enabled WEP is sending a clear signal to a roaming user
that the network is not intended to be accessed by
You can use the scanner to verify that your home or office
network is properly secured, or to detect "rogue" access
points. IT managers may wish to scan their office premises
to detect unexpected access points, and to find any access
points that are unintentionally unencrypted.
The scanner scans 13 channels. While only 11 channels
are used in the U.S., 13 channels are used for WiFi in
Because WiFi channels overlap on adjacent channels,
channel information can be useful in detecting potential
reasons for interference.
You may wish to use the scanner when configuring your
home or office network to determine what channels are
least likely to experience interference.
I am seeing strange symbols in the SSID readings/
the LCD display is faint/ the WiFi Scanner is inconsistent in detecting networks.
• These are all possible symptoms of a low battery.
I am receiving inconsistent signal strength indications.
• The scanner determines signal strength based on a very
small sample. Radio frequency signals are, by their
nature, variable in strength and coverage. By scanning a
few times, you may be able to get a better sense of the
strength of signal available to you.
The WiFi Scanner seems to be "sticking" on a single
• In some WiFi implementations that use multiple access
points on the same network, with the same SSID, the
scanner may bounce from one access point to another
with the same SSID. This appears to the user as though
the scanner is "stuck" on a single network. This problem
will correct itself as you move around within a coverage
My home network is on, but the WiFi Scanner
doesn't detect it.
• First, check your battery. The scanner sometimes fails to
detect networks if its batteries are low. In addition,
access points are occasionally configured in a way that
the scanner cannot detect. If the scanner does not detect
your home network you may want to try any of the
following: (i) check your SSID for non-alphanumeric
characters; (ii) temporarily lower your default data rate; or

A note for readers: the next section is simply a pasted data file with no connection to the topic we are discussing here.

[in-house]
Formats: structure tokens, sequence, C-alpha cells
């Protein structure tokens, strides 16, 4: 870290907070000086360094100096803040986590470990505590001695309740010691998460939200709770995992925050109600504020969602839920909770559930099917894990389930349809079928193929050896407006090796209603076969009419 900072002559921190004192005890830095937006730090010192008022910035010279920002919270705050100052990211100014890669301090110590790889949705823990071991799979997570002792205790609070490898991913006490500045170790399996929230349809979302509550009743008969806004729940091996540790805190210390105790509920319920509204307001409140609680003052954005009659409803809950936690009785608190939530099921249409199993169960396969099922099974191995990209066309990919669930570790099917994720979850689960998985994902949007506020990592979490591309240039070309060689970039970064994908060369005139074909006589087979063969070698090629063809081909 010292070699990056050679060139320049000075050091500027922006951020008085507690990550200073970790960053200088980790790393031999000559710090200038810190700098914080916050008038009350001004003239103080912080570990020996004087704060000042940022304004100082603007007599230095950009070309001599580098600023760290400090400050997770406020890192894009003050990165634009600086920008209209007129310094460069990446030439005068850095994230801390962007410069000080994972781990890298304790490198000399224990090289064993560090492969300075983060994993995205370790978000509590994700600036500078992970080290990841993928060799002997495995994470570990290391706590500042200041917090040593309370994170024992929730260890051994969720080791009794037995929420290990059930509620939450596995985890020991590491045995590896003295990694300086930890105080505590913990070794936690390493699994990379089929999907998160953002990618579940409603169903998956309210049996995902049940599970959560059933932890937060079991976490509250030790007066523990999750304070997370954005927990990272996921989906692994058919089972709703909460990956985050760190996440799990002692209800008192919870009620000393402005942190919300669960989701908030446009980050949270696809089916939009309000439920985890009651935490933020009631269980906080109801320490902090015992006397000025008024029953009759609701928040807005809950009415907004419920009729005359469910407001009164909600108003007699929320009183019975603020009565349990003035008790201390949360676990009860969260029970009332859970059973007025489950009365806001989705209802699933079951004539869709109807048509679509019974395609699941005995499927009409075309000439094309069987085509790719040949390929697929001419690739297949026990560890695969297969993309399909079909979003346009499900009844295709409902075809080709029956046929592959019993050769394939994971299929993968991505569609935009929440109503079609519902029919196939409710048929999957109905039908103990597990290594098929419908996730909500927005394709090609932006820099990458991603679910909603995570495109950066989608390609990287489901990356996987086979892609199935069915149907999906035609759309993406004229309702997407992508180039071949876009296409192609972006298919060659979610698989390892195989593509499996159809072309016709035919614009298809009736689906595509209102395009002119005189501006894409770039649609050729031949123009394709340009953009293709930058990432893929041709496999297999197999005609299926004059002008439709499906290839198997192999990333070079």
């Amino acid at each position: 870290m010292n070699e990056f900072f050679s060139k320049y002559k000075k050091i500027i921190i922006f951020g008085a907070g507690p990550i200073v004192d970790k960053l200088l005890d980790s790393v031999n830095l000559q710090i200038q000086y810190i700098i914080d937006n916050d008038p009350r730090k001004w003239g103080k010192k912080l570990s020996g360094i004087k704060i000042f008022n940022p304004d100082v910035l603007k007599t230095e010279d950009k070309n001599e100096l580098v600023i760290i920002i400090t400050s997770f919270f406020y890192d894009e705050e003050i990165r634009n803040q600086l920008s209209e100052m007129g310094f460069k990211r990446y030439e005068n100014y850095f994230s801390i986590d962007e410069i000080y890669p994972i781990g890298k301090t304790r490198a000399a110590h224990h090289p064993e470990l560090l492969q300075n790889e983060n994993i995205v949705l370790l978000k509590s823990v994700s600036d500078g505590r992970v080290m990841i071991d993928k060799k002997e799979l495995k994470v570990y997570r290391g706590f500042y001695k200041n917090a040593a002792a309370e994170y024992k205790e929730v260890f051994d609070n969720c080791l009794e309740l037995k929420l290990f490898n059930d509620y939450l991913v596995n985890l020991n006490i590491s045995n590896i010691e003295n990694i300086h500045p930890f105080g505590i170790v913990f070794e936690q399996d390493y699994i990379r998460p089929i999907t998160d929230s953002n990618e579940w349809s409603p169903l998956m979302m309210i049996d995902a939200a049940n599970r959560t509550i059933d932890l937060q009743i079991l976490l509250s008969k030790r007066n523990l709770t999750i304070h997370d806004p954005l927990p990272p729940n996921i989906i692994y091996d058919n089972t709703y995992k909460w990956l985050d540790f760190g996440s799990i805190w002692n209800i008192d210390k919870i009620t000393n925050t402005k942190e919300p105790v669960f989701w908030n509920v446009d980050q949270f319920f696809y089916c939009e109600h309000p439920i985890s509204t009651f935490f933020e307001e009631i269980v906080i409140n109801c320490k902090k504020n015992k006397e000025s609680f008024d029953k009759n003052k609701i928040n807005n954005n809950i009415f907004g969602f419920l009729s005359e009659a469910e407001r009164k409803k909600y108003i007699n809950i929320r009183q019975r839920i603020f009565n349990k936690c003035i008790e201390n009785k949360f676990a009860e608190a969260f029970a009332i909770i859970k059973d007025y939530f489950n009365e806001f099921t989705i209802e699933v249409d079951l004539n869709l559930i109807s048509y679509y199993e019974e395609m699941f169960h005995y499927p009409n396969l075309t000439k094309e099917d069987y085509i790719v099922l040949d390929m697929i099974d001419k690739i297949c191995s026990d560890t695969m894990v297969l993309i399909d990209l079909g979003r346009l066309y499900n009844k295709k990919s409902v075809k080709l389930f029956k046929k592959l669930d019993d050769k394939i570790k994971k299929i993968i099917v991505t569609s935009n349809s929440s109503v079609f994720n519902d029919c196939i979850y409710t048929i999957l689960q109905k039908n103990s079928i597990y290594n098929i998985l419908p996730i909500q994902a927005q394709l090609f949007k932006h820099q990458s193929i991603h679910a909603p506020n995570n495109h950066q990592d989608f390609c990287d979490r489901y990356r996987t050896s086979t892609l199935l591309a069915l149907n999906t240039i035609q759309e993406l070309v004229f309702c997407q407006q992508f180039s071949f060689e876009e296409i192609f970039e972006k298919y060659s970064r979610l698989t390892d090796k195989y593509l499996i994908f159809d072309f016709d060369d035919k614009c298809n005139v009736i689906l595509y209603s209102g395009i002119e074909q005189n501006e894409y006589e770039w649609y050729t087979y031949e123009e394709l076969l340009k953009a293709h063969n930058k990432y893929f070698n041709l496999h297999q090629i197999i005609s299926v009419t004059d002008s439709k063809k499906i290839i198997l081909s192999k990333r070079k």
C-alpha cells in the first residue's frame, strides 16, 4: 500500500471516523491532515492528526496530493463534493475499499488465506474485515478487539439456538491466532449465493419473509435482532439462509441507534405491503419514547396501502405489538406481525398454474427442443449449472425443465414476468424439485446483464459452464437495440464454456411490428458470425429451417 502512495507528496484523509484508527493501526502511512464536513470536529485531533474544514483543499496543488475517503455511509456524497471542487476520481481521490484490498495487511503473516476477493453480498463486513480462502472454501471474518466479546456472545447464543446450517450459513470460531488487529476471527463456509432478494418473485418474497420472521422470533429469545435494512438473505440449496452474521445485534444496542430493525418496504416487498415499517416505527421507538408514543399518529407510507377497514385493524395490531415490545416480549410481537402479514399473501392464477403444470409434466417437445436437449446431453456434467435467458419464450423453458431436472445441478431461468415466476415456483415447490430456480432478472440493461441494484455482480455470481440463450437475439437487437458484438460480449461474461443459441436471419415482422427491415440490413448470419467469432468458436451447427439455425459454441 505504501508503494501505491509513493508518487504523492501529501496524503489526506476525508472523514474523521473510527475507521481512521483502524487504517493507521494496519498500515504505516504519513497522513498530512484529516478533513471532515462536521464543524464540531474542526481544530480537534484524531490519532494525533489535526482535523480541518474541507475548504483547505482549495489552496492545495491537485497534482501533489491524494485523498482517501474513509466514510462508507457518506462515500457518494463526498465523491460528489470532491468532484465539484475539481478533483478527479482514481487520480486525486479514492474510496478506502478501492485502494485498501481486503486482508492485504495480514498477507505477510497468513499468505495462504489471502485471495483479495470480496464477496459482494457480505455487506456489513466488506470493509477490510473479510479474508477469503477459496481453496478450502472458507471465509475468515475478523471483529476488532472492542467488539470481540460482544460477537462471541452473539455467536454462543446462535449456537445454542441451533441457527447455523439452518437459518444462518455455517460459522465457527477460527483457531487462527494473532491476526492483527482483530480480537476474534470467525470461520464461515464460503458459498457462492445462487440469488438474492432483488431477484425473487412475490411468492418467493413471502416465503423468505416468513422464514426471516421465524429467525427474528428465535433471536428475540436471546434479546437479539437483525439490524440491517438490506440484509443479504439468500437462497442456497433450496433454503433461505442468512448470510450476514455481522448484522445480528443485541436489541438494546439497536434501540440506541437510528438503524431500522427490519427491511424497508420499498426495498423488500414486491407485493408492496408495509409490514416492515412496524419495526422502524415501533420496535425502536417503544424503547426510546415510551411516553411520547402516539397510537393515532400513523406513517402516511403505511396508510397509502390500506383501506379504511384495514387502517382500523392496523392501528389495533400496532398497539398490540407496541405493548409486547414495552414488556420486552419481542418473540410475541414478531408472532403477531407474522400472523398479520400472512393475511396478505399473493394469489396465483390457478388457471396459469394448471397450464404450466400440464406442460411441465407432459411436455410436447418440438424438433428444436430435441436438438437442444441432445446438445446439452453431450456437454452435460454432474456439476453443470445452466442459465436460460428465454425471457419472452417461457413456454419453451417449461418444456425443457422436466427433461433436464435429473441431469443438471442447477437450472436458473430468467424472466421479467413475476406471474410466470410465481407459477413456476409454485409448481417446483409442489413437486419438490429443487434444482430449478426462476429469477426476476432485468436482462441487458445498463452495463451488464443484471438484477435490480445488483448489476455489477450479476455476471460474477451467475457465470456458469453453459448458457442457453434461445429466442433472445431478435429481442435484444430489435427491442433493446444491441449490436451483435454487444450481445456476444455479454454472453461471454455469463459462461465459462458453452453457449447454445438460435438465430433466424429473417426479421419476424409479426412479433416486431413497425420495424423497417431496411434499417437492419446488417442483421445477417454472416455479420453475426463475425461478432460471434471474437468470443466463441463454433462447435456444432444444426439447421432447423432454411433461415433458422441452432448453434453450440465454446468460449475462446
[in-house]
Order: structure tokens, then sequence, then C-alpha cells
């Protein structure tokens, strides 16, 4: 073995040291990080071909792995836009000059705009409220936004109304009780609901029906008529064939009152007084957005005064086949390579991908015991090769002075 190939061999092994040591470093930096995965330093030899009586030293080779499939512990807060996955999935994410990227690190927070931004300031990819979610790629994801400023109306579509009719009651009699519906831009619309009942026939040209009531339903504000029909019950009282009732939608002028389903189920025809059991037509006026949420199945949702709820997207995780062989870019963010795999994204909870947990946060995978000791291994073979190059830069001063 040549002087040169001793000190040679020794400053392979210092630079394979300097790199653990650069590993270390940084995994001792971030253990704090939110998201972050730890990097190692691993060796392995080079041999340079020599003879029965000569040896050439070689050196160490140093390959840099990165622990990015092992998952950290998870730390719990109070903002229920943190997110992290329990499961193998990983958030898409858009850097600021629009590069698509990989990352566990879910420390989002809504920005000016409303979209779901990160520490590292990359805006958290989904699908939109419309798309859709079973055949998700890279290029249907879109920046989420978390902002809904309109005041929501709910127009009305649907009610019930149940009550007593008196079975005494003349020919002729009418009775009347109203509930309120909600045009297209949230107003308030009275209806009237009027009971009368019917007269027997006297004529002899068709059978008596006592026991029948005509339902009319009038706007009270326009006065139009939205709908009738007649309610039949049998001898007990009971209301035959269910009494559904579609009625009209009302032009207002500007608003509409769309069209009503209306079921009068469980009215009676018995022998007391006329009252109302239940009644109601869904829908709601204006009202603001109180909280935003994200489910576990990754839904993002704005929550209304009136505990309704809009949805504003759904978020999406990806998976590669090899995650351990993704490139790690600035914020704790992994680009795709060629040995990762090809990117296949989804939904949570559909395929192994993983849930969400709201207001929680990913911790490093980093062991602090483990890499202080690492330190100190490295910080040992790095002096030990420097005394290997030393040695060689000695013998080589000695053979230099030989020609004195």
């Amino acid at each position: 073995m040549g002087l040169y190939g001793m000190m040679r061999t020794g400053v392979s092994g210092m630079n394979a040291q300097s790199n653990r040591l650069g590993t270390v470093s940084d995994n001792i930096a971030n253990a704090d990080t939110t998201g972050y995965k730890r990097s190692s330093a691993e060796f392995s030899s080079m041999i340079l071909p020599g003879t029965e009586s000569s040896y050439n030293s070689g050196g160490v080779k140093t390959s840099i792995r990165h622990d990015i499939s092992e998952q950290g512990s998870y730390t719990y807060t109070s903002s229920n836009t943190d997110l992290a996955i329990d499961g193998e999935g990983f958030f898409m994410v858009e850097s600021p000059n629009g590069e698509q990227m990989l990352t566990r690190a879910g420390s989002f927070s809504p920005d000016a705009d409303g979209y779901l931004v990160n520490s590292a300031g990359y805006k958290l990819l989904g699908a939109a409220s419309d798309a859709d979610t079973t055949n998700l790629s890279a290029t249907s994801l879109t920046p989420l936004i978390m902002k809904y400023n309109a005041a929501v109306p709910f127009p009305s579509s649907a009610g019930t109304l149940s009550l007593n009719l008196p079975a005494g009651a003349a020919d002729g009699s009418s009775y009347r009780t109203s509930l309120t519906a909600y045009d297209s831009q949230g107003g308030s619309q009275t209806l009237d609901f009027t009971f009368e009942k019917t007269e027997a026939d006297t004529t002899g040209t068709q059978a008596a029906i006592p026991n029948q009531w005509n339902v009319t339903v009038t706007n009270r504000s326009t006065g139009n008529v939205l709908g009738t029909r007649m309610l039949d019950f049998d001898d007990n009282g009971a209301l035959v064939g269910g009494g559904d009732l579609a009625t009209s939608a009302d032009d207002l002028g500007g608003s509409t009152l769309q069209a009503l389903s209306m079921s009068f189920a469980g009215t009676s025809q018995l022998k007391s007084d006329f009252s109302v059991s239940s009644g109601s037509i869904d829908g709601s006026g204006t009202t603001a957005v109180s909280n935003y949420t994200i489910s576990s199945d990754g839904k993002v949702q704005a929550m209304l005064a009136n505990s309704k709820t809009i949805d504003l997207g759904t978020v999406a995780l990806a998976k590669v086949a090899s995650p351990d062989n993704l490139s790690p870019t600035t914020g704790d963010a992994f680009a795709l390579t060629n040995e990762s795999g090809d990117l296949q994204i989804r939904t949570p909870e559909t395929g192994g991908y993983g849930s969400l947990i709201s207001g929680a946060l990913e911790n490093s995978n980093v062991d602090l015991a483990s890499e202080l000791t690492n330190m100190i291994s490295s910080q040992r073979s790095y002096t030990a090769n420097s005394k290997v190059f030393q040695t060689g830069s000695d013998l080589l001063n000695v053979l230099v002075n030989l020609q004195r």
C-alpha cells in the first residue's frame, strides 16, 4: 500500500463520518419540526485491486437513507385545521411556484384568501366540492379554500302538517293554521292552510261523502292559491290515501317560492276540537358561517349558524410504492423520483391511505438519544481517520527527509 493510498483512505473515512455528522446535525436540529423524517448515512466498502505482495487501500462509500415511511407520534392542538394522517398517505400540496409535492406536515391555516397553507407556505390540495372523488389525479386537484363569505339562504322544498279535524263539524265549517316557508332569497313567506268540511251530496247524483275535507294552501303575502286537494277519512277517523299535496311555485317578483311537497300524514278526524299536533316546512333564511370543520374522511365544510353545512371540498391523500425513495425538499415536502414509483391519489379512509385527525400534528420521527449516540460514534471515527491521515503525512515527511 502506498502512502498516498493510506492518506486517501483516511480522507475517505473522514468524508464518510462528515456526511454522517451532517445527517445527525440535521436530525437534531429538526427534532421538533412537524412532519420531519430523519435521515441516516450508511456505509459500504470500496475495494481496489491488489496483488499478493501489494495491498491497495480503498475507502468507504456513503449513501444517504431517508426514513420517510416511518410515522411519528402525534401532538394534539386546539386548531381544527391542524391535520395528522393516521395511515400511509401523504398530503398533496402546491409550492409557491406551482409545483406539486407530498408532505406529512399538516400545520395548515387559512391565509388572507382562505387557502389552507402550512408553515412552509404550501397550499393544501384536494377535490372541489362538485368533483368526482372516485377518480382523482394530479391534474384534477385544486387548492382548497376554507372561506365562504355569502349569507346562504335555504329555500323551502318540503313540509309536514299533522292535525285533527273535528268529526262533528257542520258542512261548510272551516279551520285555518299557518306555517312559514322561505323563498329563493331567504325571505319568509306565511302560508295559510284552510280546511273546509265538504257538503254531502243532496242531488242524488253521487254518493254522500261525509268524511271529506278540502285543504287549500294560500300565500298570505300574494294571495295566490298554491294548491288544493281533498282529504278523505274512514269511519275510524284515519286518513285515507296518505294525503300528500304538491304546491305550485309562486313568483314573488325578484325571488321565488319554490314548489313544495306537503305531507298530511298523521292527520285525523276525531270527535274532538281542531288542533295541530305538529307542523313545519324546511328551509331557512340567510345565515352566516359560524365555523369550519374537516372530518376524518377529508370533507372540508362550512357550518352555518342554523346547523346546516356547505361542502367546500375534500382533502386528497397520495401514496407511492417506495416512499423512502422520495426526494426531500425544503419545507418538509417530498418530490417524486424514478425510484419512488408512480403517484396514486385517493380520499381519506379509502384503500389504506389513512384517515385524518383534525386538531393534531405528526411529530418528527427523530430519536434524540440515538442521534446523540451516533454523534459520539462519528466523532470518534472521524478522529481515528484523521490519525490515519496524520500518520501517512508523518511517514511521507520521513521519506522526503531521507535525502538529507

(iii) enable the broadcast of your SSID. The scanner
detects most, but not all access points that have been
configured to disable the broadcasting of their SSIDs.
Technical Support
For technical questions, please visit:
Product Registration
Targus recommends that you register your Targus accessory shortly
after purchasing it. To register your Targus accessory, go to:
You will need to provide your full name, email address, phone
number, and company information (if applicable).
Targus warrants this product to be free from defects in materials and
workmanship for one year. If your Targus accessory is found to be
defective within that time, we will promptly repair or replace it. This
warranty does not cover accidental damage, wear and tear, or
consequential or incidental loss. Under no conditions is Targus liable
for loss of, or damage to a computer; nor loss of, or damage to,
programs, records, or data; nor any consequential or incidental
damages, even if Targus has been informed of their possibility. This
warranty does not affect your statutory rights.
Regulatory Compliance
This device complies with Part 15 of the FCC Rules. Operation is
subject to the following two conditions: (1) This device may not
cause harmful interference, and (2) This device must accept any
interference received, including interference that may cause
undesired operation.
FCC Statement
Tested to Comply
This equipment has been tested and found to comply with the limits
of a Class B digital device, pursuant to Part 15 of the FCC Rules.
These limits are designed to provide reasonable protection against
harmful interference in a residential installation. This equipment
generates, uses, and can radiate radio frequency energy and if not
installed and used in accordance with the instructions, may cause
harmful interference to radio communications. However, there is no
guarantee that interference will not occur in a particular installation.
If this equipment does cause harmful interference to radio or
television reception, which can be determined by turning the
equipment off and on, the user is encouraged to try to correct the
interference by one or more of the following measures:
• Reorient or relocate the receiving antenna;
• Increase the separation between the equipment and receiver;
• Move the computer away from the receiver;
• Connect the equipment into an outlet on a circuit different from
that to which the receiver is connected.
All trademarks and registered trademarks are the property of their
respective owners. Features and specifications subject to change without
notice. © 2005, Targus Group International, Inc. and Targus, Inc., Anaheim, CA
92806 USA.